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The pelvic bones are
-the sacrum (the termination of the axial skeleton)
-and the two innominate bones
Innominate bones are formed by
-fusion of
-the iliac
-the ischial
-and pubic  ossifications
-centers at the acetabulum
The ischium and pubis
-meet below
-in the center of inferior ramus
-to form the obturator foramen
Pelvis is divided into
-bowl-shaped false pelvis
-circular true pelvis
Bowl-shaped false pelvis formed by
-iliac fossae
-and largely in contact with intraperitoneal organs
Circular true pelvis in contact with
-urogenital organs
True and false pelves are separated by
- the arcuate line
Arcuate line extends from
-the sacral promontory
-to the pectineal line of the pubis
The palpable landnarks of the pelvis
-anterior and posterior iliac spines
-the iliac crests
-the pubic tubercles
-ischial tuberosities
Cooper (pectineal ligament)
-overlies pectineal line
-offers a sure hold for sutures in hernia repairs and urethral suspension procedures
The sacrospinatus ligament separates
-the greater and lesser sciatic foramina
Langer lines of cleavage
-parallel dermal collagen fibers
-oriented along lines of stress
-correspond to the segmental thoracic and lumbar nerves
Camper facia
-backes the skin
-a loose layer of fatty tissue
-varies in thickness with the nutritional status
Vessels that run in layer of Camper fascia
-superficial circumflex iliac
-external pudendal
-superficial inferior epigastric vessels
Superficial inferior epigastric vessels
-are encountered during inguinal incisions
-can cause troublesome bleeding during placement of pelvic laparoscopic ports
Scarpa fascia
- a distinct layer deep to Camper fascia
-superiorly and laterally blends with Camper fascia
-medially it is continuous with Colles fascia of the perineum
Colles fascia attaches
-to the posterior edge of the urogenital diaphragm and the inferior ischiopubic rami
-and is continuous with the dartos fascia of penis and scrotum
Colles fascia can limit
-spread of infection (Fournier gangrene)
-extent of urinary extravasation (anterior urethral injury)
Blood and urine after anterior urethral injury can accumulate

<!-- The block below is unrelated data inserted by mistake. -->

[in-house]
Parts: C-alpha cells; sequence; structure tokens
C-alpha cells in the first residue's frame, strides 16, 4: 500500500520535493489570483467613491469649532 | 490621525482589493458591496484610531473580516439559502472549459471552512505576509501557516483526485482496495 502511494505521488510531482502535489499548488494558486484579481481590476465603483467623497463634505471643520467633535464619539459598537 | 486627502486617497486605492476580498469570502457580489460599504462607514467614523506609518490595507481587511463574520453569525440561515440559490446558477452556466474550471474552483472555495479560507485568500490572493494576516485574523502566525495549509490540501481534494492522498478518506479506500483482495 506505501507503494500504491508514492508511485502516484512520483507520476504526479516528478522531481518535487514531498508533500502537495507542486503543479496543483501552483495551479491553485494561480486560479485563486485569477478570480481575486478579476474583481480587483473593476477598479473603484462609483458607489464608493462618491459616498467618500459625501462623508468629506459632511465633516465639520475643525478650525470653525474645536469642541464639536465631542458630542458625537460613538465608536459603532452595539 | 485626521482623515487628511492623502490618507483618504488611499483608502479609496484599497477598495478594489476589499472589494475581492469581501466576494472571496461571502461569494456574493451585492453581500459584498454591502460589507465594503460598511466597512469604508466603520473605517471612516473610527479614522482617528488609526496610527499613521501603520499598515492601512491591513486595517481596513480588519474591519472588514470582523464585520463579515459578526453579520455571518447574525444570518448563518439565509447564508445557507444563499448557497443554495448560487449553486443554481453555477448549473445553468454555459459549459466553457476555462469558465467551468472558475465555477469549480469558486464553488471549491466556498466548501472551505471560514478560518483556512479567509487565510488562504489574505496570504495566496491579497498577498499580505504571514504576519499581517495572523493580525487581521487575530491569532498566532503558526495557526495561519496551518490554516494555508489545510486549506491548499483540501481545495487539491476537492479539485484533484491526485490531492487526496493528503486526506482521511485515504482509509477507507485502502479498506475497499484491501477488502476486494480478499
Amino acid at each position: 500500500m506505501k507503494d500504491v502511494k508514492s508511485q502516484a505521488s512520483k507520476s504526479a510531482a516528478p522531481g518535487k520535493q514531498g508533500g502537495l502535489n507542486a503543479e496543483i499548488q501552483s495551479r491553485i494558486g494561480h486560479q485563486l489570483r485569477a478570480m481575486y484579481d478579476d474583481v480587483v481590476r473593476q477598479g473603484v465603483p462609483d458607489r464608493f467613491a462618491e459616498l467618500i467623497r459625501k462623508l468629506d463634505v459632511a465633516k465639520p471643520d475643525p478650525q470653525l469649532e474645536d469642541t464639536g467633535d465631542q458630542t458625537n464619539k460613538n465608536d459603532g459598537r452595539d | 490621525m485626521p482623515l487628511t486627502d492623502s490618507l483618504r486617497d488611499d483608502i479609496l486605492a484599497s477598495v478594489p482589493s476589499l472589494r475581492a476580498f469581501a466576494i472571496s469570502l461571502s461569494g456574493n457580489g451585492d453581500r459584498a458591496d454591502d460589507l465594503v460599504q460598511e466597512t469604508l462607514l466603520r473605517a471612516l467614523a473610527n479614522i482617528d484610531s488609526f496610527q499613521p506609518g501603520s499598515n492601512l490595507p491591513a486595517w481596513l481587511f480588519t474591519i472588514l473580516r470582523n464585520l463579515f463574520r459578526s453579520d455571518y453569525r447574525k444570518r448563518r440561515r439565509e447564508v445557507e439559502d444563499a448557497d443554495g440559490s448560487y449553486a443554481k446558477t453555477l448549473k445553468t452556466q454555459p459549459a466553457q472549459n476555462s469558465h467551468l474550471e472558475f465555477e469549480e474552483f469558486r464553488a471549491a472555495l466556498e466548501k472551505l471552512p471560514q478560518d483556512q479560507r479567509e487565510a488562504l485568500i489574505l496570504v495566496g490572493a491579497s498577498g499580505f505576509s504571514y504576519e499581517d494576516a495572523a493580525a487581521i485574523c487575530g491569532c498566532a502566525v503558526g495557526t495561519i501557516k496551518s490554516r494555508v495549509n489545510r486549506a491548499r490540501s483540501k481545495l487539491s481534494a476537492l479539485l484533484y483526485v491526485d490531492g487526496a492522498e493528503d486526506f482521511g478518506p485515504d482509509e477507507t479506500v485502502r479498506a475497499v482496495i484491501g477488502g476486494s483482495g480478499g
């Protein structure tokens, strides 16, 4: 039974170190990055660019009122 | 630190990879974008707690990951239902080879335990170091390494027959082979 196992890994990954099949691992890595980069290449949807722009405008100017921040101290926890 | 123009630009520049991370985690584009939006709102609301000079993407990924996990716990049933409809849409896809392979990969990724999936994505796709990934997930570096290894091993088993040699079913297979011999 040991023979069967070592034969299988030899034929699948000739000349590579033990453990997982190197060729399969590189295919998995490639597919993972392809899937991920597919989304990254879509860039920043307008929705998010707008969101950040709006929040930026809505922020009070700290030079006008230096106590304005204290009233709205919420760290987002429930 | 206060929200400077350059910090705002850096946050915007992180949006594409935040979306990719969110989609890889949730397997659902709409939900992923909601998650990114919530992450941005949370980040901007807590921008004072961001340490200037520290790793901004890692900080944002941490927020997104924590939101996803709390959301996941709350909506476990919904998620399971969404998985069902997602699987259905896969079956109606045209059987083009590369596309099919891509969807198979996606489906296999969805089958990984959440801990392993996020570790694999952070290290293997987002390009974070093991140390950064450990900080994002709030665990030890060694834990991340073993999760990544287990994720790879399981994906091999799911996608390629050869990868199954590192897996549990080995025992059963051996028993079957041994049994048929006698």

-in the scrotum and penis
-deep to the dartos fascia
Spread of blood and urine after injury of anterior urethra is limited  by
-fusions of Colles fascia
-to the ischiopubic rami laterally and
-to the posterior edge of the perineal membrane
-batterfly shaped hematoma
Colles fascia gives to blood and urine extend
-to the clavicles and around the flanks to the back
-but down the leg or into the buttock
Arcuate line
-2/3 of the distance from the pubis to the umbilicus
Anterior rectus sheath above arcuate line
-aponeurosis of external oblique muscle
-portion of the aponeurosis of the internal oblique mucle
Posterior rectus sheath above arcuate line
-portion of the aponeurosis of the internal oblique muscle
-and the transversus abdominis aponeurosis
Anterior rectus sheath below arcuate line
-external and internal abdominis aponeurosis
Posterior rectus sheath below arcuate line
-only the transversus abdominis aponeurosis and peritoneum
The rectus abdominis muscle arises
-from the pubis
-inserts on the xyphoid process and adjacent costal cartilages
The rectus abdominis muscle supplied by
-the last six thoracic segmental nerves
-that enter it laterally
Paramedian incisions lateral to the rectus divide nerves supplying the rectus abdominis
-atrophy of the rectus and predispose to ventral herina
Pyramidalis muscle
-anterior to the rectus and within its sheath
-the triangle shaped
-arises from pubic crest and iserts into the linea alba
Nerve supplying of the pyramidalis muscle
-subcostal nerve T12
Inguinal canal transmits
-the spermatic cord in the males
-the round ligament in the female
-the ilioinguinal nerve in both sexes
The anterior wall of the inguinal canal
-external oblique muscle
The posterior wall of inguinal canal
-transversalis fascia
The cord structures pierce the transversalis fascia
-lateral to the inferior epigastric vessels
-at the internal inguinal ring
Conjoint tendon
-fibers from internal oblique and transversus abdominis muscle
-lateral to the internal iliac ring
-arch over the canal to form its roof
Hernias medial to the inferior epigastric vessels
-direct
Hernias lateral to the inferior epigastric vessels
-indirect
Visible elements of abdominal wall below the umbilicus
-median
-medial
-lateral umbilical folds
The median fold
-overlies the median umbilical ligament (urachus)
-a fibrous remnant of the cloaca
-that attaches to the bladder to the anterior abdominal wall
Medial umbilical fold
-contains oblitareted umbilical artery
Oblitareted umblilical artery
-may be traced to its origin the internal iliac artery
Ureter
-lies on medial side of internal iliac artery
The obturator packet during lap.l/n dissection
-is accessed by incising the peritoneum lateral to oblitareted umbilical artery
The medial umbilical arteries
-are landmarks to guide the dissection of the bladder
-to expose the spase of Retzius
Lateral umbilical folds
-contains the inferior epigastric vessels
-as they ascend to supply the rectus abdominis
The obturator internus muscle
-arises from the inner surface of the obturator foramen and the obturator mebrane
-passes through the lesser sciatic foramen to insert on the femur
Levator ani muscle includes
-puborectalis muscle
-pubococcygeus muscle
-iliococcygeus muscle
The muscles bordering U-shaped hiatus
-pubovisceral muscles
-provide sling for (pubourethralis and puborectalis muscles)
Pubovisceral groups of muscles provides
-strong fixation and support for pelvic viscera
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